Computer systems, vital to national defense, are under a growing assault from Internet hackers, cyber terrorists and foreign spies looking to steal secrets and disrupt government operations.
"All around the country, there are literally thousands of attacks every day," Homeland Security Secretary Michael Chertoff told CBS News correspondent Bob Orr.
Secretary Chertoff knows this firsthand; DHS computer networks have already been compromised. So have computers at the Departments of State and Commerce.
Hackers have even breached systems at the Pentagon, infiltrating the email of Defense Secretary Robert Gates. U.S. officials have traced many of the attacks to hackers inside the Chinese government.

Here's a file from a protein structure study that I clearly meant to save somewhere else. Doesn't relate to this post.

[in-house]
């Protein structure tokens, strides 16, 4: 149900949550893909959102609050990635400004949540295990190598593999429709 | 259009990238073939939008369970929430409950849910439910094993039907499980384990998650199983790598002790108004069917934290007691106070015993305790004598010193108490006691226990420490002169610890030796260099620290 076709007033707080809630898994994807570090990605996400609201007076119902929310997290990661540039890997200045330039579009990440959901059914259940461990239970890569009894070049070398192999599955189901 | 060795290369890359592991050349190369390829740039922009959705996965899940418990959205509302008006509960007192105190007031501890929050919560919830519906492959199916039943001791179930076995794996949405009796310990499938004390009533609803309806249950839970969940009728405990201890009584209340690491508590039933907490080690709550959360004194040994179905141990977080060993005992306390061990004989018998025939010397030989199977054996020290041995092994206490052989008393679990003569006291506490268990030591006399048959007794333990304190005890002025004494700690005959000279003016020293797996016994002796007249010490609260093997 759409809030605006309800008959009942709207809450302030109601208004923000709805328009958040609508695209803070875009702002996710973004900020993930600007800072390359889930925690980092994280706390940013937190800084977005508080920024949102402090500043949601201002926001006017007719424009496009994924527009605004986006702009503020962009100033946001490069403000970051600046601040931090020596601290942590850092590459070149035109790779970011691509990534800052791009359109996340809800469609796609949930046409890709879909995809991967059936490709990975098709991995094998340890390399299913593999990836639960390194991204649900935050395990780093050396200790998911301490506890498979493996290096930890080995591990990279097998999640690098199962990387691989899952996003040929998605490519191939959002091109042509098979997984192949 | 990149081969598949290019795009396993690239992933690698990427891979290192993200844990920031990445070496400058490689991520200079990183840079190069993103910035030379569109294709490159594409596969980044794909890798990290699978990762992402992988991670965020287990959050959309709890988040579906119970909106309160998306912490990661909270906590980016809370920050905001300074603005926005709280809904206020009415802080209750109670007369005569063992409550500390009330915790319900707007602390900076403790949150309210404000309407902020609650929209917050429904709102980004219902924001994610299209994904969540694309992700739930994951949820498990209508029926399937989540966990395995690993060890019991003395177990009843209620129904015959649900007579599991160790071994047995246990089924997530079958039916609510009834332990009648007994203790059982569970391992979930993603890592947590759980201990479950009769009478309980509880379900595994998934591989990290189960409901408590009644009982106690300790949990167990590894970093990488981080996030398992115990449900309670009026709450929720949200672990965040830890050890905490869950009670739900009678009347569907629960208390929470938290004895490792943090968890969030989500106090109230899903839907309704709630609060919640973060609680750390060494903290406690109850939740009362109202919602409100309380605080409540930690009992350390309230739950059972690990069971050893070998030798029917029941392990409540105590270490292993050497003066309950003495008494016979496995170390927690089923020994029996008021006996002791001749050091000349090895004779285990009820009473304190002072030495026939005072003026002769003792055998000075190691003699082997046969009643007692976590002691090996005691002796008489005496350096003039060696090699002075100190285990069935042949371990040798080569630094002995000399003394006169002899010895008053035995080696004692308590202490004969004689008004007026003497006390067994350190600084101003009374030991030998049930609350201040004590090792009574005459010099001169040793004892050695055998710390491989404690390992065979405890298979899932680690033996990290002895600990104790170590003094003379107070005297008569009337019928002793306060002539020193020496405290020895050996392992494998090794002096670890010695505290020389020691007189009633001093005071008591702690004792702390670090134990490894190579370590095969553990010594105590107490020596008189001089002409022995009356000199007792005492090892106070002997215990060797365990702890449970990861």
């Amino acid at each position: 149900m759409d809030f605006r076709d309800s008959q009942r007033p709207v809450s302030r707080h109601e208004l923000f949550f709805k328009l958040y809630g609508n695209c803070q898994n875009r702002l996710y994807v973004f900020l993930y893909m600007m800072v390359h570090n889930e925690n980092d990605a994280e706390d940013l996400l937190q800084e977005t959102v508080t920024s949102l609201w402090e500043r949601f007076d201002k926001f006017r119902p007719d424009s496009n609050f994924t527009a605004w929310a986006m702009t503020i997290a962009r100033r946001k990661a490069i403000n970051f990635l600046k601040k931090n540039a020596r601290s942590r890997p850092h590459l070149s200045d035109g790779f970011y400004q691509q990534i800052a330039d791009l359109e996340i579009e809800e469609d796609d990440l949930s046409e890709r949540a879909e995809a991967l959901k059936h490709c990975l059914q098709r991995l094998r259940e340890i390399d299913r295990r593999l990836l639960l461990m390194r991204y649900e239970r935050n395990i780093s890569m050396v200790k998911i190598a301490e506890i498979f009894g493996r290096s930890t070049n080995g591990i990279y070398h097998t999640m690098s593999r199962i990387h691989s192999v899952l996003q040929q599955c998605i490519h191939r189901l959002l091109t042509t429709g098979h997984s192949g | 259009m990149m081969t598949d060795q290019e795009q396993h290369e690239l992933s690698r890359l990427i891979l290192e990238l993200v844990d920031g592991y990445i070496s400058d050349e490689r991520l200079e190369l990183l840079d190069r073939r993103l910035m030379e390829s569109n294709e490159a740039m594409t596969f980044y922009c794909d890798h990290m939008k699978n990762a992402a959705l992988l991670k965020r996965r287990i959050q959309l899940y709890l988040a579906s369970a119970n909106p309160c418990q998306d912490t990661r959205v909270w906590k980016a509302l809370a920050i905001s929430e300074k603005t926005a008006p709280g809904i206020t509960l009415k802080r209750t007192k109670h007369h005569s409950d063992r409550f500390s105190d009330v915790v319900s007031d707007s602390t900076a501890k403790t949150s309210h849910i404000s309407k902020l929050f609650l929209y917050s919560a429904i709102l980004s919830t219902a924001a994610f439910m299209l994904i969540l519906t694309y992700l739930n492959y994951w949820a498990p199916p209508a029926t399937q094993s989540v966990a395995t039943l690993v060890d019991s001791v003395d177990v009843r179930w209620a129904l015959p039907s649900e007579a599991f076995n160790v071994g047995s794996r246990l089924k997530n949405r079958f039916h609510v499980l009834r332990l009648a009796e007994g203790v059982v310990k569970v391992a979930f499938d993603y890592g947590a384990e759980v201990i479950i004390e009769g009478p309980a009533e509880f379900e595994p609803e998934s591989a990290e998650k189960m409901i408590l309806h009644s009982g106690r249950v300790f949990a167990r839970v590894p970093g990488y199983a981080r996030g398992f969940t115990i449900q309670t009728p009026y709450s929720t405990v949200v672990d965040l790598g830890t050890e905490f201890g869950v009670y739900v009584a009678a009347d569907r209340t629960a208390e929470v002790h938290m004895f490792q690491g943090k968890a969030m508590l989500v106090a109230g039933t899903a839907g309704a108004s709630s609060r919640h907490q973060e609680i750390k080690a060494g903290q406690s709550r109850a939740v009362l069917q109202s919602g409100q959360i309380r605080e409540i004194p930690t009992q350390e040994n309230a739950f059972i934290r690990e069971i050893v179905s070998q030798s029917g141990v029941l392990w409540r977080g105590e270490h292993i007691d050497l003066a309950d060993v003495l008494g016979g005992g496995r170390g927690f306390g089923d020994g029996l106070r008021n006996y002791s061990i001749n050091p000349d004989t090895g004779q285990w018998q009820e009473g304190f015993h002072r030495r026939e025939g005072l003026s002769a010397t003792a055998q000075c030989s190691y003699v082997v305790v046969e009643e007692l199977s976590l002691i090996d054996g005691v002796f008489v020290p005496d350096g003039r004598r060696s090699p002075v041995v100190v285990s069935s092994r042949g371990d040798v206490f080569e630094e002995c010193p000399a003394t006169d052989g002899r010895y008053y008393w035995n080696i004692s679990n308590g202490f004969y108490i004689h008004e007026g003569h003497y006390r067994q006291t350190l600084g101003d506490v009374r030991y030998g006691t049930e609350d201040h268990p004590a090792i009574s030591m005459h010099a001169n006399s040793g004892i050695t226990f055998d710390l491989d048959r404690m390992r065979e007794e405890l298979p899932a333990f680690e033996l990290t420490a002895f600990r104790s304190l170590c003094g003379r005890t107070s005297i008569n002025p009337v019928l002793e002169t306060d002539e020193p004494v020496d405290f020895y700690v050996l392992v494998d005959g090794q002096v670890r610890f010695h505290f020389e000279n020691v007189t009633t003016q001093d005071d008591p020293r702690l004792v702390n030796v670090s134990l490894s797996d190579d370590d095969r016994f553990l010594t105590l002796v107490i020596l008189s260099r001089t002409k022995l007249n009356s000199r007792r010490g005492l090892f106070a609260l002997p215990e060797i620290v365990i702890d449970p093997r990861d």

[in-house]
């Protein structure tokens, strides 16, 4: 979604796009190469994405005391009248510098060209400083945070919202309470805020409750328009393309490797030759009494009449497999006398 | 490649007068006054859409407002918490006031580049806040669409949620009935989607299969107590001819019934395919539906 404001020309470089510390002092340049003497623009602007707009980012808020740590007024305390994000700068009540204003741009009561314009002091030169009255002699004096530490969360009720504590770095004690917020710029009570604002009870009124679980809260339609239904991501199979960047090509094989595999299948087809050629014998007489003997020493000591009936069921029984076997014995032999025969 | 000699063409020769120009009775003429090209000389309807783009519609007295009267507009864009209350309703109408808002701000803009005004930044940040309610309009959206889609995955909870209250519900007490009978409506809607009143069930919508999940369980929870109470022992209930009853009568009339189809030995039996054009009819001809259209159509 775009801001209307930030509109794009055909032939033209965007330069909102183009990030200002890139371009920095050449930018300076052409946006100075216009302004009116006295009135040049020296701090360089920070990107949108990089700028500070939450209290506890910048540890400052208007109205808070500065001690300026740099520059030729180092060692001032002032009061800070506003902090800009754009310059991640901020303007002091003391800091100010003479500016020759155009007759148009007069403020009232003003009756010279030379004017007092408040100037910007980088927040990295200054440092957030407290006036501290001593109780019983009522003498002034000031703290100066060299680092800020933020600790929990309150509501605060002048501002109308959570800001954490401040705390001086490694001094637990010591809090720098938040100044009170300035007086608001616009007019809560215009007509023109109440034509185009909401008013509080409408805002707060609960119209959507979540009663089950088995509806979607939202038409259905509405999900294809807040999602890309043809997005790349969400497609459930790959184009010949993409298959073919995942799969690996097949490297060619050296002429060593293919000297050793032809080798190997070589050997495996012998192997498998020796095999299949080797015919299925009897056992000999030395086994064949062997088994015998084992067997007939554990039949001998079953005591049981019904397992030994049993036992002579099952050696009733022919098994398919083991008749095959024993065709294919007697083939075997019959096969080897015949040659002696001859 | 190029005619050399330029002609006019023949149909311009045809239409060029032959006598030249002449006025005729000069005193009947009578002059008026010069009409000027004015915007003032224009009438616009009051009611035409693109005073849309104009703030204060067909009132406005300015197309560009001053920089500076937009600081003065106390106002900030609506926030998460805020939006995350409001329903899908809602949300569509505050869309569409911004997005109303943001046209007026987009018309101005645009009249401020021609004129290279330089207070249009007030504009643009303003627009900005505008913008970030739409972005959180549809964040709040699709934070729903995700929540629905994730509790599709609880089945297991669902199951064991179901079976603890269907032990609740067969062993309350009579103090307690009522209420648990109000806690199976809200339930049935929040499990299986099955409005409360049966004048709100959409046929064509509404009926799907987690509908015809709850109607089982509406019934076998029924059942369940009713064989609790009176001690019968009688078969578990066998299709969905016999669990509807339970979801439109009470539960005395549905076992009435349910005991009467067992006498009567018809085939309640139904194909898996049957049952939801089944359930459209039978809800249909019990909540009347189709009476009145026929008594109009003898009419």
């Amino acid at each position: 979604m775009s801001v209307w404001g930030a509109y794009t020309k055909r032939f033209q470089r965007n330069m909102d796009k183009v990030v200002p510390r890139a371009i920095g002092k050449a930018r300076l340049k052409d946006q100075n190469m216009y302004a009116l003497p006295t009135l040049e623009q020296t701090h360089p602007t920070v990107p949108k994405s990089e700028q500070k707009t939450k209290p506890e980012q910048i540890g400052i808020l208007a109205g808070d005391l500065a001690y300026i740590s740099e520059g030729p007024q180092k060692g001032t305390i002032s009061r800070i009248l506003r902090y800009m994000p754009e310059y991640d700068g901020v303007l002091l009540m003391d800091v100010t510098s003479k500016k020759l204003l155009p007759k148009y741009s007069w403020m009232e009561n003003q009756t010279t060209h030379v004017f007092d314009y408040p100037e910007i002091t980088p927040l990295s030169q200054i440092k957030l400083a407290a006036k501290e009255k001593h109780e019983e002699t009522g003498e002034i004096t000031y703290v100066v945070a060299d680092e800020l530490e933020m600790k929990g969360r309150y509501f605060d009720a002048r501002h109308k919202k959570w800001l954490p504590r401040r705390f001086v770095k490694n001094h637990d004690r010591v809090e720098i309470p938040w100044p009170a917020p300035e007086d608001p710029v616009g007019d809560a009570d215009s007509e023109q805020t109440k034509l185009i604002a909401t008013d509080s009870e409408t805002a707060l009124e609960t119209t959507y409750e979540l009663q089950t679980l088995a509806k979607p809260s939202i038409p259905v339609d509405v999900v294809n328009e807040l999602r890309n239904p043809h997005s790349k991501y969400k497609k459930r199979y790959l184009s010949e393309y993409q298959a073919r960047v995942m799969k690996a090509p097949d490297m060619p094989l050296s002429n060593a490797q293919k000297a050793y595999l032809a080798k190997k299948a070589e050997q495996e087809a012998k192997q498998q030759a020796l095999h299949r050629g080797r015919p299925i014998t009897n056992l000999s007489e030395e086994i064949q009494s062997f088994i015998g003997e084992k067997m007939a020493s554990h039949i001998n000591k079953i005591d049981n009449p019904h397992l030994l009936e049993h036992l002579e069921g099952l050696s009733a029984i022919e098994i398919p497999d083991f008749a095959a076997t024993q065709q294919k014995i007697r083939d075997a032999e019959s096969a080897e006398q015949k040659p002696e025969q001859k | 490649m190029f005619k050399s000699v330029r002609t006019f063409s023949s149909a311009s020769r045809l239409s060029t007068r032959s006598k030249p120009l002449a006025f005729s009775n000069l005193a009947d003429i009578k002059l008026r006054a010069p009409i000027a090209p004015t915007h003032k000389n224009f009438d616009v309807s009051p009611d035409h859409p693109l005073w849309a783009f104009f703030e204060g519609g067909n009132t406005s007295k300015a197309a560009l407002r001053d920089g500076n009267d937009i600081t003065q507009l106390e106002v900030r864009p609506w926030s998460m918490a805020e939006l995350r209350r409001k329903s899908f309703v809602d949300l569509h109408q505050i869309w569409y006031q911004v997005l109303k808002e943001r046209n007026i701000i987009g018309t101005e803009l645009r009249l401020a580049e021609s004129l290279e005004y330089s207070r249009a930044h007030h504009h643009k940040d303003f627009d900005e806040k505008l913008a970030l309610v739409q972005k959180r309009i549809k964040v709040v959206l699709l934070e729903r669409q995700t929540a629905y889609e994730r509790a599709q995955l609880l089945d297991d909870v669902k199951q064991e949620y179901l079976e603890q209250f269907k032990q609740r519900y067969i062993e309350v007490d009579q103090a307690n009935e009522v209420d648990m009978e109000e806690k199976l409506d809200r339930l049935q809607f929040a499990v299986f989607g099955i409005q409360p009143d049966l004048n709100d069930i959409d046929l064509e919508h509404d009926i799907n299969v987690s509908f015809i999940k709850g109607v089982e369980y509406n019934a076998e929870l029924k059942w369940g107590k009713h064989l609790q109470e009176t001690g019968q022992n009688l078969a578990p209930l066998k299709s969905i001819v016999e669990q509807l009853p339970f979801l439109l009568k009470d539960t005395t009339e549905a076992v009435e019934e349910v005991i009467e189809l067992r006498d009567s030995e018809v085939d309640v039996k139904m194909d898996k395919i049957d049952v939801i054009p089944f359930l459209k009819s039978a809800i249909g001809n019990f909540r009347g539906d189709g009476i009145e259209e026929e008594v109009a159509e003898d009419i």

James Mulvenon works for the Center for Intelligence Research and Analysis. Mulvenon, an expert in computer tactics, showed CBS News a Chinese military manual that says Internet attacks are part of a strategy to probe for weaknesses that could be exploited in future conflicts.
"The Chinese military in particular perceives that a computer network attack offers it a unique capability that they could use against foes like the United States," Mulvenon told Orr.
In response, the U.S. is implementing a classified plan aimed at detecting and preventing Internet attacks.
CBS News has learned the president wants six billion dollars just to get started.
"We're really looking to see whether we can have a game changer," Secretary Chertoff said, "really move the level of protection to a much more robust basis."
So far foreign hackers have not crashed any critical systems, but it's unclear how much information has been stolen - compromised secrets that could be used against us.